Since I was going to require at least 20-30 pounds of compost to fill this rather large area, and considering it was winter at the time, I decided to make the compost indoors. The idea did not seem as silly as it sounds now, since I had read at least 10 composting manuals which all agreed that the smallest size of a compost heap which would successfully heat was somewhere in the range of three square feet. I also knew from first-hand experience that odor would not be a problem as long as I let the compost have lots of air to prevent invasion by anaerobic bacteria. As it turned out, I was more than successful on the first attempt (though the second batch was something I'll probably never forget.)

As I said, the first attempt was a great success. Using food scraps provided by myself and several of my neighbours, dry grass and leaves which I had bagged up in the fall, old newspaper, and the contents of a vacuum-cleaner bag or two, I was able to fill the trench with very little effort at all. The worms wasted no time invading the mixture, and if I had remembered that old saying of my father's about not fixing things that work, everything would have been fine. The problem arose from the fact that the worms liked it so much, I decided to set up a similar situation in the other two bins as well. Requiring a lot more of the material to accomplish this task, and over-reacting to the fact that I had detected a slight heat coming from the original trench (I should have accepted that it did not appear to be annoying the worms in the least), I set about building a medium-sized container in which to mix the next batch of compost.

{I found a set of directions for a worm-bin in one of the books I was reading, and modified it slightly to correct a couple of mistakes in the plans. Anyone out there who is interested in building this unit can find the modified plans for it by clicking here. It will hold a 6-pound population of worms, and a little extra work (by those of you with any talent in this particular direction) will turn it into a really nice piece of furniture.}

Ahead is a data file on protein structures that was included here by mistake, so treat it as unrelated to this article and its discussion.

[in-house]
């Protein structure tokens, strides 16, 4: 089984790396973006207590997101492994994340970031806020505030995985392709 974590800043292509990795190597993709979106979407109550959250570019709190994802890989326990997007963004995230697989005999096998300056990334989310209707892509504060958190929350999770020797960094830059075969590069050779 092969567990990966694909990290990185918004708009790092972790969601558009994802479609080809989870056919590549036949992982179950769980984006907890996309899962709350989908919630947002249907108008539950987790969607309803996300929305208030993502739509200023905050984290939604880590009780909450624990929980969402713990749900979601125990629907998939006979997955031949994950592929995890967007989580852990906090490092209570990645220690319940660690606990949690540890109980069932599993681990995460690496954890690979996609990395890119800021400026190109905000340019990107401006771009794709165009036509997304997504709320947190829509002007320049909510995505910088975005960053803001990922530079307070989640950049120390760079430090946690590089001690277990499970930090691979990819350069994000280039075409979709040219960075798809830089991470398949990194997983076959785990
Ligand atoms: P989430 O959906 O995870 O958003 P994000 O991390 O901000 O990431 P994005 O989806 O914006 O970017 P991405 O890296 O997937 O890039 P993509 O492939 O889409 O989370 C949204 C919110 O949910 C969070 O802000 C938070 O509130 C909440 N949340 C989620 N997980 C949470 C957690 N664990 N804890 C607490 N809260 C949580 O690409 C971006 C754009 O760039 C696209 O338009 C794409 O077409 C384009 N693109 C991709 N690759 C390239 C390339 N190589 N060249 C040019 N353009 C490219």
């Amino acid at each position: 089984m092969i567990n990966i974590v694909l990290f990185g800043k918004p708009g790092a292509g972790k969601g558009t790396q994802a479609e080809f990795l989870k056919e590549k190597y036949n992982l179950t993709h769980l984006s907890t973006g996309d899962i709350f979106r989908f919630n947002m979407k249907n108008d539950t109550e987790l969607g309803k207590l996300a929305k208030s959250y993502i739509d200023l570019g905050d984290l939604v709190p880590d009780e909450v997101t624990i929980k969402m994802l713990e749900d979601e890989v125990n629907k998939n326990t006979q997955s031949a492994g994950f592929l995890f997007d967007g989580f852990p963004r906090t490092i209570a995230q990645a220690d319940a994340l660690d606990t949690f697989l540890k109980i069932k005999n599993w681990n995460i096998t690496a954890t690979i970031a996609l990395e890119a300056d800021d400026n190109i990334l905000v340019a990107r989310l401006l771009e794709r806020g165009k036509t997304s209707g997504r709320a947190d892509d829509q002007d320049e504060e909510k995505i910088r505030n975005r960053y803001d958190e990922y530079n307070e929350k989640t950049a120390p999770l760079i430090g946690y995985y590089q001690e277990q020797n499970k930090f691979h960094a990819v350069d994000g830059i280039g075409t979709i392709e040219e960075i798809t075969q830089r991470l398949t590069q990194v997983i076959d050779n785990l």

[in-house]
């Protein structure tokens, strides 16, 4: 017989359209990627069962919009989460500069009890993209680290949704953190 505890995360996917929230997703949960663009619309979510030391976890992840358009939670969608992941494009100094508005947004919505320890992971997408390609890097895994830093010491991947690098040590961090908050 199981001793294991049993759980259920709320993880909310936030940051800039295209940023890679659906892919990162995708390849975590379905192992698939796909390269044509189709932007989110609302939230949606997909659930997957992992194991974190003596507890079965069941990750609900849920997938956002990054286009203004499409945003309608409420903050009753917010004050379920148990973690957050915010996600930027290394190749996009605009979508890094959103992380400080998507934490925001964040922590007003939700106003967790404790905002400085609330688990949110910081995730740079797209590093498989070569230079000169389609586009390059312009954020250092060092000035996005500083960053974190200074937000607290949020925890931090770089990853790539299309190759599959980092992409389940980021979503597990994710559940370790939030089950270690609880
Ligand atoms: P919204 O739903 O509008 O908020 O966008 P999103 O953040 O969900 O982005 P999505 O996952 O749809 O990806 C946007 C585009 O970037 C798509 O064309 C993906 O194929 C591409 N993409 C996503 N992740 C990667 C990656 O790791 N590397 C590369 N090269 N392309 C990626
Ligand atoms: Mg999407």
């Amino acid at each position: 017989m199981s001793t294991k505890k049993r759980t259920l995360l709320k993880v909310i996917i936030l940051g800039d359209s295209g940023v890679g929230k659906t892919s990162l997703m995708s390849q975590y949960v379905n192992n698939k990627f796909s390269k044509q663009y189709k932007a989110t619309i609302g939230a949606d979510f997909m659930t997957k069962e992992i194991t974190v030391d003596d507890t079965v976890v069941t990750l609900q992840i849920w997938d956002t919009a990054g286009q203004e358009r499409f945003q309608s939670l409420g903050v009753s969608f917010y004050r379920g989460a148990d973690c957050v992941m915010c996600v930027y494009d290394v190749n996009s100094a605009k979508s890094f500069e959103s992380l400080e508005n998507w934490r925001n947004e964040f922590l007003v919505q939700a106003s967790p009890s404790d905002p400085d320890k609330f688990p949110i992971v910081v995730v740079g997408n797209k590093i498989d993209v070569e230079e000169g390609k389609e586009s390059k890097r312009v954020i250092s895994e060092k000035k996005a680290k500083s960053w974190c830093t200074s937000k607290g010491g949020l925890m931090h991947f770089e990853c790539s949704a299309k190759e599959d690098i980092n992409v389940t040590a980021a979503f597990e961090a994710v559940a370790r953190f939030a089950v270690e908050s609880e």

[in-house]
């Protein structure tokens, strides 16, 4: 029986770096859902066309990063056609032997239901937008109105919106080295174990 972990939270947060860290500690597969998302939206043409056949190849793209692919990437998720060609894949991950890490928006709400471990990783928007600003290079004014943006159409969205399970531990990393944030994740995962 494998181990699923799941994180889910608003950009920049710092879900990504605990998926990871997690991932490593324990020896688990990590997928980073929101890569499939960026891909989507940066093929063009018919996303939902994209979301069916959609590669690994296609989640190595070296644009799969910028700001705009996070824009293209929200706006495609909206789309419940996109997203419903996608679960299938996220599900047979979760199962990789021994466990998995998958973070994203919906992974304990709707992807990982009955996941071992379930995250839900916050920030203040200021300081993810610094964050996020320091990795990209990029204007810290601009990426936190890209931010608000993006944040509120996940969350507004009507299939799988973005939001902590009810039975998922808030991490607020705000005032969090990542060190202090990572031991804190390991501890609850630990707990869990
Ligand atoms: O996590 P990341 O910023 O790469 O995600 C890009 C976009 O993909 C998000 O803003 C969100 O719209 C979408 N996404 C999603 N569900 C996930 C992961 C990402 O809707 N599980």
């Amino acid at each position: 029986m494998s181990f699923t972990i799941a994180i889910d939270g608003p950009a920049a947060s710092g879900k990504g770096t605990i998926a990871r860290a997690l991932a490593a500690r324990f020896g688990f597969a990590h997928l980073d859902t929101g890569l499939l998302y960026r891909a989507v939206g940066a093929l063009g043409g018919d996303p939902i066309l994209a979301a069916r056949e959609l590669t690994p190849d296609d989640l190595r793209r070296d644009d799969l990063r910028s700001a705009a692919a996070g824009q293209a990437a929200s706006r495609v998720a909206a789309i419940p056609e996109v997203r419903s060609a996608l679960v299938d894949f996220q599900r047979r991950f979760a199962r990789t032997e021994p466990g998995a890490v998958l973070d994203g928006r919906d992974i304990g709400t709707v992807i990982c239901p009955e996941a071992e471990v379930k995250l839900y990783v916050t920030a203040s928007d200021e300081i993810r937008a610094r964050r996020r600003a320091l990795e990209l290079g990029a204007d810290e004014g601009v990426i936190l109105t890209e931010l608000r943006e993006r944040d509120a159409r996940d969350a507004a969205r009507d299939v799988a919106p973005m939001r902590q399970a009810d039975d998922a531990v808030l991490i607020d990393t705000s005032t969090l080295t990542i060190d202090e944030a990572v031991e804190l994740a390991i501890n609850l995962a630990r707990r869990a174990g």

After building the new container, I gathered the raw materials together, and set about brewing a new batch of compost, roughly three times as large as the first. To this batch, however, I also added about one third of a fifty-pound bag of some no-name dry dog-food. (My Rottie had previously convinced me that the only way she wanted anything to do with this stuff, was if she ever got a job paving someone's driveway.) Once all the ingredients had been added, I went upstairs, got cleaned up, and took my wife out for the evening (it was her birthday.) The evening turned out to be really fun, and I never gave a thought to my latest project the whole time. That was to change approximately one tenth of a second after I opened the door upon our arrival at home.

To say there was an aroma in the house would be a lot like saying Charles Manson had a slight attitude problem. The words overpowering, awesome, incredible, and oh-my-God all come to mind, as do terrible, frightening, and horrific. The words my wife came up with weren't quite as pleasant, and they didn't stop until I had managed to rectify the situation roughly 2 hours later. When I finally summoned the courage to go down to the basement, I was greeted by the sight of billowing clouds of steam pouring out all the openings in my newest container. (Remember I mentioned I was the curious type? Well, before I actually did anything about solving this problem, I stuck a meat themometer into the center of the material, and got a reading of 166 degrees Farenheit.) My two-hour solution consisted of transferring the steaming compost into large plastic bags (several of them), dragging the now-empty container up the stairs and out onto the back porch, then dumping the contents of the bags back into the container. Even though it was 10 or 15 degrees below zero out there, the material in the box took several hours to cool off, and at least two days to freeze solid. Needless to say, my wife was no more impressed than she was the day several of my worms decided to bail out of one of the hanging plants (which I had forgotten to water), and managed to land on her head. But that's another story for another day.

To be continued....

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Copyright 1995, D. Brian Paley